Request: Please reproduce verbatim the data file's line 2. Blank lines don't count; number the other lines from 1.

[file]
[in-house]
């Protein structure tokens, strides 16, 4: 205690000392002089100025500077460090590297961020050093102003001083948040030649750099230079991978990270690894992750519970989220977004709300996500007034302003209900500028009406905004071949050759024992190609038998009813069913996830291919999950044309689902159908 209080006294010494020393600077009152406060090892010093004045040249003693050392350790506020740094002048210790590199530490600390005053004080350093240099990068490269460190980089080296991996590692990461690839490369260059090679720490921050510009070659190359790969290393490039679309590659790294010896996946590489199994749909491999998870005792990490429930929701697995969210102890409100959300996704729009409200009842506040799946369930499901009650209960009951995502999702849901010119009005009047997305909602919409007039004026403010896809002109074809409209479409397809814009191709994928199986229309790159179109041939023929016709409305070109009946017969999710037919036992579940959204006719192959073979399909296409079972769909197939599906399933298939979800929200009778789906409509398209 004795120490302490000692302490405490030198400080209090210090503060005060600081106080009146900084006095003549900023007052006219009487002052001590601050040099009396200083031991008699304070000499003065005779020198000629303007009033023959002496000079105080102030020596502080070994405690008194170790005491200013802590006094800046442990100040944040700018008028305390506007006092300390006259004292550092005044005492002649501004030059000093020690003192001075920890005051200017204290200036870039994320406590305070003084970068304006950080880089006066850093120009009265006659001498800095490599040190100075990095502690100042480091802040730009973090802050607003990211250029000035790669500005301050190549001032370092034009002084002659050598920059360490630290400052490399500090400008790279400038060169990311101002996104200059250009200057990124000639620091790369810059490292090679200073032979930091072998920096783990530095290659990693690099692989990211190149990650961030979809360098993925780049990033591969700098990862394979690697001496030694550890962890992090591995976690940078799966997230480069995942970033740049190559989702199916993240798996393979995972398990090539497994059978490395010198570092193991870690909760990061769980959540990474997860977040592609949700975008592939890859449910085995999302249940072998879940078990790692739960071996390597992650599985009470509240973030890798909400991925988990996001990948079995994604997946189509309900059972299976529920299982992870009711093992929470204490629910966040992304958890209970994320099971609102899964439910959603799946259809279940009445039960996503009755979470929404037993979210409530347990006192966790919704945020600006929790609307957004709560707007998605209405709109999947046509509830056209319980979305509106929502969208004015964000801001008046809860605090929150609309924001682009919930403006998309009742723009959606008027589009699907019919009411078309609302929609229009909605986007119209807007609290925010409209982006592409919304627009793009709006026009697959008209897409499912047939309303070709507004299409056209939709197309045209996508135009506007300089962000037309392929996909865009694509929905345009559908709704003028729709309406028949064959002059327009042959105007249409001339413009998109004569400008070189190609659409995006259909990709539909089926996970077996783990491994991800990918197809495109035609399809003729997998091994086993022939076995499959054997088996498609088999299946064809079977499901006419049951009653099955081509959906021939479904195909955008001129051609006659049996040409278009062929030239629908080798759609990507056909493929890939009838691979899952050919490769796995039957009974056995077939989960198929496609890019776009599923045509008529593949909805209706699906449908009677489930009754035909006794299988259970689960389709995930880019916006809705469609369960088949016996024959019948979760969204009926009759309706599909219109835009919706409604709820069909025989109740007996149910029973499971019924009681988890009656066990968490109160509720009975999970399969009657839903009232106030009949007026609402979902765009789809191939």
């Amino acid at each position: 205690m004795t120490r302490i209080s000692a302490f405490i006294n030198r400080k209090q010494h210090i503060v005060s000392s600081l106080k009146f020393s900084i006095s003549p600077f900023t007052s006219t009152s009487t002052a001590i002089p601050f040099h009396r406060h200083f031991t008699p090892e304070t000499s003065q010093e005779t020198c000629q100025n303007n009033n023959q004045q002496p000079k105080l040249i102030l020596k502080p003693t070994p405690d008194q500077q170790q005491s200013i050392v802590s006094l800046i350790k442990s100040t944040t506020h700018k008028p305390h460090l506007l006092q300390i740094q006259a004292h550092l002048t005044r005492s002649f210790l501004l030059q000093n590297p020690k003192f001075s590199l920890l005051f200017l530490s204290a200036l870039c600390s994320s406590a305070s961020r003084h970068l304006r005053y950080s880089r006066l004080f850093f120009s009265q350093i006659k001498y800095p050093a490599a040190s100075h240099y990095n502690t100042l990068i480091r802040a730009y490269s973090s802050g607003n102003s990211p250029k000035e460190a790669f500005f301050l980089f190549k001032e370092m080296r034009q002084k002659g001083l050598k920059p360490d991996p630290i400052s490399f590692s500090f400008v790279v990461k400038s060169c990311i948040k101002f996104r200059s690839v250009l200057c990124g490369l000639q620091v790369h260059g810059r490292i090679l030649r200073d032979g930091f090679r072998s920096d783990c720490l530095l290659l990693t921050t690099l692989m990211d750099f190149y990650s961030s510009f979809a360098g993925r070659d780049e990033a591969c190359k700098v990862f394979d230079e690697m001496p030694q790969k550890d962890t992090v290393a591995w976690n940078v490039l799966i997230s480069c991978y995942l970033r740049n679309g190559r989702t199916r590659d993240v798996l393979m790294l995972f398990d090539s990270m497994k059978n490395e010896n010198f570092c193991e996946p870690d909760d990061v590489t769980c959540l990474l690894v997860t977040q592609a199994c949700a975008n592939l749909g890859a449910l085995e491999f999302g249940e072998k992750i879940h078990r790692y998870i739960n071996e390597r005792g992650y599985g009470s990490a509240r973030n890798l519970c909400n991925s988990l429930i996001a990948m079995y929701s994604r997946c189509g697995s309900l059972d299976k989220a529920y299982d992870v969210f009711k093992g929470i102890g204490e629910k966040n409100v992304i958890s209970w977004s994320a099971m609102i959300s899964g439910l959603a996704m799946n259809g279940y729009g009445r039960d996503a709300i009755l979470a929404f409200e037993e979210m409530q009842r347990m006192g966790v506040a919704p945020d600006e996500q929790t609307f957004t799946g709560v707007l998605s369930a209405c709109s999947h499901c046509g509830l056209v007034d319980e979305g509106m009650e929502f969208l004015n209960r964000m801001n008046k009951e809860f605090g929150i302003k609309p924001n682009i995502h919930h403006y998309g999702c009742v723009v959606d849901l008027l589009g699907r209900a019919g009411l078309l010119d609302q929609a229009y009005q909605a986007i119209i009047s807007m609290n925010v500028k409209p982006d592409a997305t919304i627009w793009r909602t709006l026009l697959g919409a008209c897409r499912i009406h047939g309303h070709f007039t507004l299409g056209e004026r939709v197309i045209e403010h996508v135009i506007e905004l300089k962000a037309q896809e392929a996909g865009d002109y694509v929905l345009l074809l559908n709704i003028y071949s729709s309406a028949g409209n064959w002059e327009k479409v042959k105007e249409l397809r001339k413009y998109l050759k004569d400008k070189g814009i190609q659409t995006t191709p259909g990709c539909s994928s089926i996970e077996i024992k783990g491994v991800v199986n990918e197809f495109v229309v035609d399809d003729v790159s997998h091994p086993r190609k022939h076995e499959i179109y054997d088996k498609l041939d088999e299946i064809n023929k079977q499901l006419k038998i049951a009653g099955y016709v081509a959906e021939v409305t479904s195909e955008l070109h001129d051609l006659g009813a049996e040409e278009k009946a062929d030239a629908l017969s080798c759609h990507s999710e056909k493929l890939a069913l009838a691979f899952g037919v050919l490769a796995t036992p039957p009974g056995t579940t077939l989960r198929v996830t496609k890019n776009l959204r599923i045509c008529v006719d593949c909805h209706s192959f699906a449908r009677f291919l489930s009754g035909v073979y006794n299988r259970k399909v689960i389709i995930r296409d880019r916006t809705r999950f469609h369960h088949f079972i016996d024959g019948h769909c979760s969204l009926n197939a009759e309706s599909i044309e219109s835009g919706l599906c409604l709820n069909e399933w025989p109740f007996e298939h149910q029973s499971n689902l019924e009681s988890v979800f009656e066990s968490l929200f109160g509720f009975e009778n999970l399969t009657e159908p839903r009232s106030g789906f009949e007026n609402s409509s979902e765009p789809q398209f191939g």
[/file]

């Protein structure tokens, strides 16, 4: 205690000392002089100025500077460090590297961020050093102003001083948040030649750099230079991978990270690894992750519970989220977004709300996500007034302003209900500028009406905004071949050759024992190609038998009813069913996830291919999950044309689902159908 209080006294010494020393600077009152406060090892010093004045040249003693050392350790506020740094002048210790590199530490600390005053004080350093240099990068490269460190980089080296991996590692990461690839490369260059090679720490921050510009070659190359790969290393490039679309590659790294010896996946590489199994749909491999998870005792990490429930929701697995969210102890409100959300996704729009409200009842506040799946369930499901009650209960009951995502999702849901010119009005009047997305909602919409007039004026403010896809002109074809409209479409397809814009191709994928199986229309790159179109041939023929016709409305070109009946017969999710037919036992579940959204006719192959073979399909296409079972769909197939599906399933298939979800929200009778789906409509398209 004795120490302490000692302490405490030198400080209090210090503060005060600081106080009146900084006095003549900023007052006219009487002052001590601050040099009396200083031991008699304070000499003065005779020198000629303007009033023959002496000079105080102030020596502080070994405690008194170790005491200013802590006094800046442990100040944040700018008028305390506007006092300390006259004292550092005044005492002649501004030059000093020690003192001075920890005051200017204290200036870039994320406590305070003084970068304006950080880089006066850093120009009265006659001498800095490599040190100075990095502690100042480091802040730009973090802050607003990211250029000035790669500005301050190549001032370092034009002084002659050598920059360490630290400052490399500090400008790279400038060169990311101002996104200059250009200057990124000639620091790369810059490292090679200073032979930091072998920096783990530095290659990693690099692989990211190149990650961030979809360098993925780049990033591969700098990862394979690697001496030694550890962890992090591995976690940078799966997230480069995942970033740049190559989702199916993240798996393979995972398990090539497994059978490395010198570092193991870690909760990061769980959540990474997860977040592609949700975008592939890859449910085995999302249940072998879940078990790692739960071996390597992650599985009470509240973030890798909400991925988990996001990948079995994604997946189509309900059972299976529920299982992870009711093992929470204490629910966040992304958890209970994320099971609102899964439910959603799946259809279940009445039960996503009755979470929404037993979210409530347990006192966790919704945020600006929790609307957004709560707007998605209405709109999947046509509830056209319980979305509106929502969208004015964000801001008046809860605090929150609309924001682009919930403006998309009742723009959606008027589009699907019919009411078309609302929609229009909605986007119209807007609290925010409209982006592409919304627009793009709006026009697959008209897409499912047939309303070709507004299409056209939709197309045209996508135009506007300089962000037309392929996909865009694509929905345009559908709704003028729709309406028949064959002059327009042959105007249409001339413009998109004569400008070189190609659409995006259909990709539909089926996970077996783990491994991800990918197809495109035609399809003729997998091994086993022939076995499959054997088996498609088999299946064809079977499901006419049951009653099955081509959906021939479904195909955008001129051609006659049996040409278009062929030239629908080798759609990507056909493929890939009838691979899952050919490769796995039957009974056995077939989960198929496609890019776009599923045509008529593949909805209706699906449908009677489930009754035909006794299988259970689960389709995930880019916006809705469609369960088949016996024959019948979760969204009926009759309706599909219109835009919706409604709820069909025989109740007996149910029973499971019924009681988890009656066990968490109160509720009975999970399969009657839903009232106030009949007026609402979902765009789809191939």